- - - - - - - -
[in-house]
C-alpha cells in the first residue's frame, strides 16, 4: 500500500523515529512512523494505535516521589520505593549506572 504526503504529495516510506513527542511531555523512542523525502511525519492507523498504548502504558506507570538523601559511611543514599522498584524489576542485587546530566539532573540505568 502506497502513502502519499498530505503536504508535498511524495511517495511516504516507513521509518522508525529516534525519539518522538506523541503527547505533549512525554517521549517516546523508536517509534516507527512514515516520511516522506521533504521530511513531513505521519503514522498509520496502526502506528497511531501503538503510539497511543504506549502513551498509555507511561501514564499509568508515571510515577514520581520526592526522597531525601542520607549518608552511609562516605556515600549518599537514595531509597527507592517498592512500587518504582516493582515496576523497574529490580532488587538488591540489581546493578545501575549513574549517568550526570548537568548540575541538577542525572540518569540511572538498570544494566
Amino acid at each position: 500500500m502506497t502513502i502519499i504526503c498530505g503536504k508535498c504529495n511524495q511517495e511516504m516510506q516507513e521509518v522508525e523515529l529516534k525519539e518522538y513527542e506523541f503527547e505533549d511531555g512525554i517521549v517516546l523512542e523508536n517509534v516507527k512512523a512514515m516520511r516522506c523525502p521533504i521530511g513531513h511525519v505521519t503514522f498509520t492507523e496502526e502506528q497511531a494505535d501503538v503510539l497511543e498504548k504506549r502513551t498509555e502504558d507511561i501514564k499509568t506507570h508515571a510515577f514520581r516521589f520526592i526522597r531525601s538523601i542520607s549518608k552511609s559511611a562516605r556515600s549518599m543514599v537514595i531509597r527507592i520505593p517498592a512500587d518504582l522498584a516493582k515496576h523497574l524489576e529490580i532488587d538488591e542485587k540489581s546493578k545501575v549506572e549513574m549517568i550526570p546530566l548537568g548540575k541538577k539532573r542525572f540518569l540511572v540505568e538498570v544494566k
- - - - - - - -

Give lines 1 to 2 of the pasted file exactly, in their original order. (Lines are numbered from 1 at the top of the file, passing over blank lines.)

[in-house]
C-alpha cells in the first residue's frame, strides 16, 4: 500500500523515529512512523494505535516521589520505593549506572 504526503504529495516510506513527542511531555523512542523525502511525519492507523498504548502504558506507570538523601559511611543514599522498584524489576542485587546530566539532573540505568 502506497502513502502519499498530505503536504508535498511524495511517495511516504516507513521509518522508525529516534525519539518522538506523541503527547505533549512525554517521549517516546523508536517509534516507527512514515516520511516522506521533504521530511513531513505521519503514522498509520496502526502506528497511531501503538503510539497511543504506549502513551498509555507511561501514564499509568508515571510515577514520581520526592526522597531525601542520607549518608552511609562516605556515600549518599537514595531509597527507592517498592512500587518504582516493582515496576523497574529490580532488587538488591540489581546493578545501575549513574549517568550526570548537568548540575541538577542525572540518569540511572538498570544494566